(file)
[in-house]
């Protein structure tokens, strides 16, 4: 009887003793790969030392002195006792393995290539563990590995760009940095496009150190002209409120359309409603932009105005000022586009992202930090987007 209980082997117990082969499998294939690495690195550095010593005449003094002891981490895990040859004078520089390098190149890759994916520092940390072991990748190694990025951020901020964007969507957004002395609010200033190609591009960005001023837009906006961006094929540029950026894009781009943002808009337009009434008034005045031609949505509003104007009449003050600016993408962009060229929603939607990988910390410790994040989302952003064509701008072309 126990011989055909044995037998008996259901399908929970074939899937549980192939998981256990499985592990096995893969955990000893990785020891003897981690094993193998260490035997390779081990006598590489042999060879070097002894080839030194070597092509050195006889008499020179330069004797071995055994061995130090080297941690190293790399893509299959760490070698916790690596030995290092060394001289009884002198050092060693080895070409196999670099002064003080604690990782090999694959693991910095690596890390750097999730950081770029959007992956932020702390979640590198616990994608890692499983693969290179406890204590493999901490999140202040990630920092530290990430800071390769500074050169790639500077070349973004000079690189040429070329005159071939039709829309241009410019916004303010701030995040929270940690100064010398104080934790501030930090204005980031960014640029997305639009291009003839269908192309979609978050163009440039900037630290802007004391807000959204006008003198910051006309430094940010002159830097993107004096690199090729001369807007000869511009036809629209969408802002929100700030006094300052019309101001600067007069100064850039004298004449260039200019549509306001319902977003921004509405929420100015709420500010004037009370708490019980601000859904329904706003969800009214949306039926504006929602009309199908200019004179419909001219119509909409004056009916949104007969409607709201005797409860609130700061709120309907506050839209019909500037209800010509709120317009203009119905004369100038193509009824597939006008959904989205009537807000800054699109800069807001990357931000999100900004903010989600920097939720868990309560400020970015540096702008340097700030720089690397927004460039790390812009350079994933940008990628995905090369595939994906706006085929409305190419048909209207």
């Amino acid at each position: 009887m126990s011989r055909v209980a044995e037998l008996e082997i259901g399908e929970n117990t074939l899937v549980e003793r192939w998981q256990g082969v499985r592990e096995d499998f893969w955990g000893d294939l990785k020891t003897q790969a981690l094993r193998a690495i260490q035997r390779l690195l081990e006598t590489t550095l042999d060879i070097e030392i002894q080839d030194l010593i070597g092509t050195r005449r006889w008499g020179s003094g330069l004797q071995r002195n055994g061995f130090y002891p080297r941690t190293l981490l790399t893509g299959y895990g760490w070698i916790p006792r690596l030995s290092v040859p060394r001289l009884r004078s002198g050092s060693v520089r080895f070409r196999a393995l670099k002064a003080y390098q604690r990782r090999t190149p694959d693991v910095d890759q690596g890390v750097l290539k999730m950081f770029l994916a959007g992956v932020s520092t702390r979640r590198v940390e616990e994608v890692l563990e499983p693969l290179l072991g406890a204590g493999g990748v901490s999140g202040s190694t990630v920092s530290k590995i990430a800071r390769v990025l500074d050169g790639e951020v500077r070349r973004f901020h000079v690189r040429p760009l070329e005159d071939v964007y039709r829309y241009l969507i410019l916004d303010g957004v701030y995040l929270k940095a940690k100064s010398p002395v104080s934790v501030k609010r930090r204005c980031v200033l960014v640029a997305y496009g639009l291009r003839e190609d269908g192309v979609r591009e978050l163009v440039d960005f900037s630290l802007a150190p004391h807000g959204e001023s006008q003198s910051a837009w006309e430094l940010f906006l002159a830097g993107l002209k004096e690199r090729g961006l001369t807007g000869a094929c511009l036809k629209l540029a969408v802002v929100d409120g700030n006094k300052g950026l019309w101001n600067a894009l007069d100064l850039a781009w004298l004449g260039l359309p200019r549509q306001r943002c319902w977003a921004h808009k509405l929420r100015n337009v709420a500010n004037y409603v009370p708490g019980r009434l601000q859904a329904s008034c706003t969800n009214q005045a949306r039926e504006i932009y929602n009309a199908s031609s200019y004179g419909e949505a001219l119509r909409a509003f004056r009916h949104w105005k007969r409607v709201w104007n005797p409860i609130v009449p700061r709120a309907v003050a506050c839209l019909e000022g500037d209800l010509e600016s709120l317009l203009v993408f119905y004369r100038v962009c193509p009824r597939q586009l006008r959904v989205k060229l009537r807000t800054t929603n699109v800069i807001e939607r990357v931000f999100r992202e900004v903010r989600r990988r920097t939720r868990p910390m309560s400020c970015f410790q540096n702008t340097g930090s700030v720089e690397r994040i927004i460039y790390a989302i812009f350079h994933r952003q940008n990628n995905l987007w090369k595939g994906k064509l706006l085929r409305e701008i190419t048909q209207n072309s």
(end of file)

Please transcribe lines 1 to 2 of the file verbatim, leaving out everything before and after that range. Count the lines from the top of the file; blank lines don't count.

[in-house]
């Protein structure tokens, strides 16, 4: 009887003793790969030392002195006792393995290539563990590995760009940095496009150190002209409120359309409603932009105005000022586009992202930090987007 209980082997117990082969499998294939690495690195550095010593005449003094002891981490895990040859004078520089390098190149890759994916520092940390072991990748190694990025951020901020964007969507957004002395609010200033190609591009960005001023837009906006961006094929540029950026894009781009943002808009337009009434008034005045031609949505509003104007009449003050600016993408962009060229929603939607990988910390410790994040989302952003064509701008072309 126990011989055909044995037998008996259901399908929970074939899937549980192939998981256990499985592990096995893969955990000893990785020891003897981690094993193998260490035997390779081990006598590489042999060879070097002894080839030194070597092509050195006889008499020179330069004797071995055994061995130090080297941690190293790399893509299959760490070698916790690596030995290092060394001289009884002198050092060693080895070409196999670099002064003080604690990782090999694959693991910095690596890390750097999730950081770029959007992956932020702390979640590198616990994608890692499983693969290179406890204590493999901490999140202040990630920092530290990430800071390769500074050169790639500077070349973004000079690189040429070329005159071939039709829309241009410019916004303010701030995040929270940690100064010398104080934790501030930090204005980031960014640029997305639009291009003839269908192309979609978050163009440039900037630290802007004391807000959204006008003198910051006309430094940010002159830097993107004096690199090729001369807007000869511009036809629209969408802002929100700030006094300052019309101001600067007069100064850039004298004449260039200019549509306001319902977003921004509405929420100015709420500010004037009370708490019980601000859904329904706003969800009214949306039926504006929602009309199908200019004179419909001219119509909409004056009916949104007969409607709201005797409860609130700061709120309907506050839209019909500037209800010509709120317009203009119905004369100038193509009824597939006008959904989205009537807000800054699109800069807001990357931000999100900004903010989600920097939720868990309560400020970015540096702008340097700030720089690397927004460039790390812009350079994933940008990628995905090369595939994906706006085929409305190419048909209207």